So it’s all good.

Now here comes the ‘but’.

In order to get a grant I needed to show there was an audience for the play so a large chunk of our income needs to come from ticket sales. If I’d given a low estimate that wouldn’t show confidence in the production, but too high and we’re left out of pocket. Added to that I’ve chosen a venue that isn’t known for theatre productions, and we’ve got nine performances to sell.

So here’s where I have to set aside my writer’s hat and become a marketing whiz – not a comfortable place for me to be.

But that’s what I have to do now if I want my play to be seen, and more importantly if I want to get paid for the work I’ve put into this production, because there’s an odd twist to this tale. As the producer I have to make sure everyone is paid their agreed fees, but if there’s any shortfall in income it’s me who has to take a cut.

Would I do this again? Well this is the second time I’ve done this, so yes. It’s not for the faint hearted but it is a thrill when you see your words coming to life on stage, which is the goal of every playwright.

So please come and see The Secret Life of Dads at the Guildhall in Gloucester this August, and feel free to say hello to the writer sitting at the back of the auditorium grinning from ear to ear, but also counting heads and trying to work out if I’ll be able to pay the mortgage this month.


Wednesday, 16 December 2015

Diary of a Menopause Denier

I’m pretty sure my new neighbour now thinks I’m an alcoholic.

Just to give you some context, I’m one of those people who never gives in to illness, so I refuse to admit that I am in any way experiencing menopause symptoms, even though I keep finding myself wandering around the house in my bra and pants this winter. I keep blaming the new central heating system, despite the fact that my other half is bundled up in a blanket huddling in front of the fan heater. I am not having hot flushes!

So at the housewarming party of our new neighbour, wearing a full length Victorian dress, I was having a lovely time, despite being rather warm – they have a new central heating system too. The room was full of people and as the fun started the temperature rose to the point where I was feeling rather clammy.

Then all of a sudden I started to feel extremely unwell – and please bear in mind that I’d only had one very small glass of white wine at this point, so I was not in any way squiffy – but I suddenly felt very hot and decidedly not right. Cutting short an interesting conversation with a very nice lady I found my way to the hall where my other half stared at me wondering what the heck was wrong. My first thought was to get to the bathroom where I could lock myself in and be ill in private because that’s how my mind works. But realizing I wasn’t going to be able to make it up the stairs I lurched for the front door, and on hitting the cool evening air I promptly fainted. Now I have never fainted before, and I don’t ever want to again – it was really unpleasant. To my credit I managed to stay upright by clinging to the front door, and for a brief moment I felt absolutely lovely – all floaty and dreamy. But then I opened my eyes and saw my new neighbour, let’s call her Cleo, staring at me, but I was unable to articulate that I was not drunk, just hideously overheated.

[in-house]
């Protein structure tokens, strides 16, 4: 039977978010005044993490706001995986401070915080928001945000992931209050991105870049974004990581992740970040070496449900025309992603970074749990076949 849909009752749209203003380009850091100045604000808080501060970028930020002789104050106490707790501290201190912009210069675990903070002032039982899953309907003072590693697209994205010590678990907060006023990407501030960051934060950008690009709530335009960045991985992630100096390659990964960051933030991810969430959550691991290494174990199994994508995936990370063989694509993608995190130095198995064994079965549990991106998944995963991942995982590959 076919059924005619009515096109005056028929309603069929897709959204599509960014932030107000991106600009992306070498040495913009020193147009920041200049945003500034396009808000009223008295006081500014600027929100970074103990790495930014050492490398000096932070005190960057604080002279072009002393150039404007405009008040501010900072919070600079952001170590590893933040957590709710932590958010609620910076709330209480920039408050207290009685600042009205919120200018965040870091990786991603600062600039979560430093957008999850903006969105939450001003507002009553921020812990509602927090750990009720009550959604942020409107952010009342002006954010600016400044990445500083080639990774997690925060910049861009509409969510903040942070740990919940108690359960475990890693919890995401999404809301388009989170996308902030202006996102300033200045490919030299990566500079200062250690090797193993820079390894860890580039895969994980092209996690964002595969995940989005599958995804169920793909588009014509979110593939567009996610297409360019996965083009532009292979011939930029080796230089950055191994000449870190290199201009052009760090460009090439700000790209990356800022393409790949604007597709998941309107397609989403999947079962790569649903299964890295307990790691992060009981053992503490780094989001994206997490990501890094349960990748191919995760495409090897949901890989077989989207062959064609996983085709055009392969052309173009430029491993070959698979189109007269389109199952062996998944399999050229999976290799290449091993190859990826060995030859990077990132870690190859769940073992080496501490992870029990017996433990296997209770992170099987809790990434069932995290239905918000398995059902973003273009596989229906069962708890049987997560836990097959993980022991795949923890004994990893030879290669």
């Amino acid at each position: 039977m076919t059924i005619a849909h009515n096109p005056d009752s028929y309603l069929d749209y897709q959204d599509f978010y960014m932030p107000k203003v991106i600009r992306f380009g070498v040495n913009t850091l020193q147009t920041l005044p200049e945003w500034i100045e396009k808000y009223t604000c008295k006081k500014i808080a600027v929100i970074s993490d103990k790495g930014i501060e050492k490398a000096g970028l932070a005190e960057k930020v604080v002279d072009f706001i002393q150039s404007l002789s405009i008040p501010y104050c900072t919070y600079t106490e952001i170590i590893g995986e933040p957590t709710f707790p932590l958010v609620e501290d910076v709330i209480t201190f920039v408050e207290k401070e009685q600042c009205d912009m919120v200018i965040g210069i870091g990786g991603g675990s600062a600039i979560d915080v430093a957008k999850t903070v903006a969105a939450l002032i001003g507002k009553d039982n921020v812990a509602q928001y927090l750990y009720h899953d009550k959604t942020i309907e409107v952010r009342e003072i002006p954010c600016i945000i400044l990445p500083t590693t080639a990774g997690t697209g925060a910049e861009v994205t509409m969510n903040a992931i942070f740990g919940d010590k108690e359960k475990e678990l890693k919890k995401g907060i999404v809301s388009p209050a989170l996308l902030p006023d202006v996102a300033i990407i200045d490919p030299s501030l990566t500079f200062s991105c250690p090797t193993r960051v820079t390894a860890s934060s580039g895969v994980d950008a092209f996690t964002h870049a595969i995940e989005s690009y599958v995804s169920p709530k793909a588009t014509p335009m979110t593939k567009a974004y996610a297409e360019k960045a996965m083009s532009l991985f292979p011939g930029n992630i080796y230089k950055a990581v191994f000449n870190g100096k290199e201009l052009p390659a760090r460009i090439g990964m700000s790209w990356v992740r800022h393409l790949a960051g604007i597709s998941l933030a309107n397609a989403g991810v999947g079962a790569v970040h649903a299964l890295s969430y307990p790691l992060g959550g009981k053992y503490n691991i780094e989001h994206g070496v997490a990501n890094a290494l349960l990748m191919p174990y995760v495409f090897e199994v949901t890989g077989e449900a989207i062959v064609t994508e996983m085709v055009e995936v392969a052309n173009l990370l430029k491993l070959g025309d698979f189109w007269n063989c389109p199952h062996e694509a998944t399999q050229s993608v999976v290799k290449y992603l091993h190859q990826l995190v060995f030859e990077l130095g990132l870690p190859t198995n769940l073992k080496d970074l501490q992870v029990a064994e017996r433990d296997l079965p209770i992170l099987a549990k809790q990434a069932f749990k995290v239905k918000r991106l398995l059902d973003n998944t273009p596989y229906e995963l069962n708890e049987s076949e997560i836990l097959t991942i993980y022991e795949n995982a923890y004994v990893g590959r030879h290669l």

Back at our house after a cool shower and a pint of iced water I felt absolutely fine, but my other half refused to let me go back to the party wearing a bikini, which was probably wise as I don’t think it was that sort of party and at no time had we been asked to put our car keys into a bowl. The new neighbours seem like nice people, although they’re probably thinking twice about their new neighbour who they probably think is a lush, while I adamantly refuse to admit I had a major hot flush and continue blaming overly efficient central heating systems for my symptoms.